Home > market > mark-to-market > GST, input costs hit Maruti Suzuki’s margins but do not mar growth story

The transition to the goods and services tax (GST) hit Maruti Suzuki India Ltd’s profitability for the June quarter, as it did for scores of other firms. The management, in an analysts’ call, clarified that a 50 basis point impact due to compensation given to dealers for GST-led losses and a 30 basis point hit on account of higher-than-normal discounts dragged operating margin down to 13.3%. This was far lower than the 14.2% pencilled in by analysts polled by Bloomberg. A basis point is 0.01%.

Higher raw material costs also ate into margins. As a percentage of sales, they rose by 220 basis points year-on-year. Thankfully, volume growth was 13% year-on-year, which along with price hikes taken earlier lifted net revenue by 17.5%. The robust revenue supported operating profit that rose by 5.2% to Rs2,331 crore. However, this too disappointed the Street.

Still, the stock held out. Perhaps investors were awaiting clarity on the margin miss, which was only detailed in the conference call after market hours. Maruti Suzuki’s shares, which have rallied four times more than the benchmark Sensex in a year, closed a tad higher at Rs7,592.30 apiece. At this price, the firm commands a rich valuation of 26 times the estimated FY18 earnings per share.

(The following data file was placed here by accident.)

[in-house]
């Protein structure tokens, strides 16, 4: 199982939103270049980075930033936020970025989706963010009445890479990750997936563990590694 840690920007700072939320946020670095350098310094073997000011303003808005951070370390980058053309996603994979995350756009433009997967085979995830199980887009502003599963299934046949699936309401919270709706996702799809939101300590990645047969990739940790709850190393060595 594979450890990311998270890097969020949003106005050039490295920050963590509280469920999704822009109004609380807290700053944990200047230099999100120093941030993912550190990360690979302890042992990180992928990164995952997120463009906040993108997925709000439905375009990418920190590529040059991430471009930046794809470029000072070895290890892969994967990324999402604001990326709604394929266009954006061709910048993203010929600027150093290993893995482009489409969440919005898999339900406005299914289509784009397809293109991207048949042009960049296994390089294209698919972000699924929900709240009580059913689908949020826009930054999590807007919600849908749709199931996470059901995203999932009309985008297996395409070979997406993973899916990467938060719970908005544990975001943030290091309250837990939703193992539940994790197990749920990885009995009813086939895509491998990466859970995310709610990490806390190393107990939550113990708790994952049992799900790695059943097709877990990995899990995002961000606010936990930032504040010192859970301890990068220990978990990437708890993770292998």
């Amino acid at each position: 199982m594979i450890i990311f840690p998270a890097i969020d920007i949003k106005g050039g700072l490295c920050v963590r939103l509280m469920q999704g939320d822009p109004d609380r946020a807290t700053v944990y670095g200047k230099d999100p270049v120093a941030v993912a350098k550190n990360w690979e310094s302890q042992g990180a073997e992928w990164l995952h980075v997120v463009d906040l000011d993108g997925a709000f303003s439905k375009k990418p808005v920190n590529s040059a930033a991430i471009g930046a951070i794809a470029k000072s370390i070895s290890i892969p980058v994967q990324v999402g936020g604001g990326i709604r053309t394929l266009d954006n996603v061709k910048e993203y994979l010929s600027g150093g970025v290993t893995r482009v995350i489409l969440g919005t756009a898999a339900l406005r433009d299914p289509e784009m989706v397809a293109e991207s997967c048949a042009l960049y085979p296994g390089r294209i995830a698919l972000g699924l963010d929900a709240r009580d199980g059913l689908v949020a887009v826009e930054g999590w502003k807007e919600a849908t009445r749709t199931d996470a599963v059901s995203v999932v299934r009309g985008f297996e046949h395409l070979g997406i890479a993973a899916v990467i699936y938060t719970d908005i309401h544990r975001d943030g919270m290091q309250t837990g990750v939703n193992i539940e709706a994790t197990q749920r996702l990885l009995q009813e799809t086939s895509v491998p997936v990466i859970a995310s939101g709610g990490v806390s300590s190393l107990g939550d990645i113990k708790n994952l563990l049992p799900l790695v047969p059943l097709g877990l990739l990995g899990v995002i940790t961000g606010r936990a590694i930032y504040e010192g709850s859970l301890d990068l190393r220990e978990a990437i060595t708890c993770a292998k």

What keeps the stock ticking? It is investor faith in Maruti Suzuki’s story of premiumization of its product portfolio. Its recent models have been runaway successes. The management also reiterated in the analysts’ call that the average waiting period is still 16 weeks for its new range of vehicles. This would bring down the discounts offered and improve realizations.

Besides, there is increasing confidence in the company’s ability to indigenize production and contain cost increases. Royalty for some new models may be paid in rupee terms, which would bring down earnings fluctuations due to currency movements.

Maruti Suzuki would gain from macroeconomic tailwinds too. A report by HDFC Securities Ltd says that falling interest rates, growing rural demand with its wide dealer network and the growth in retail spends due to the 7th Central Pay Commission will keep volumes growing in the next couple of years.

In other words, after the GST-led blip, the company is likely to get back on course to sustain current valuations.

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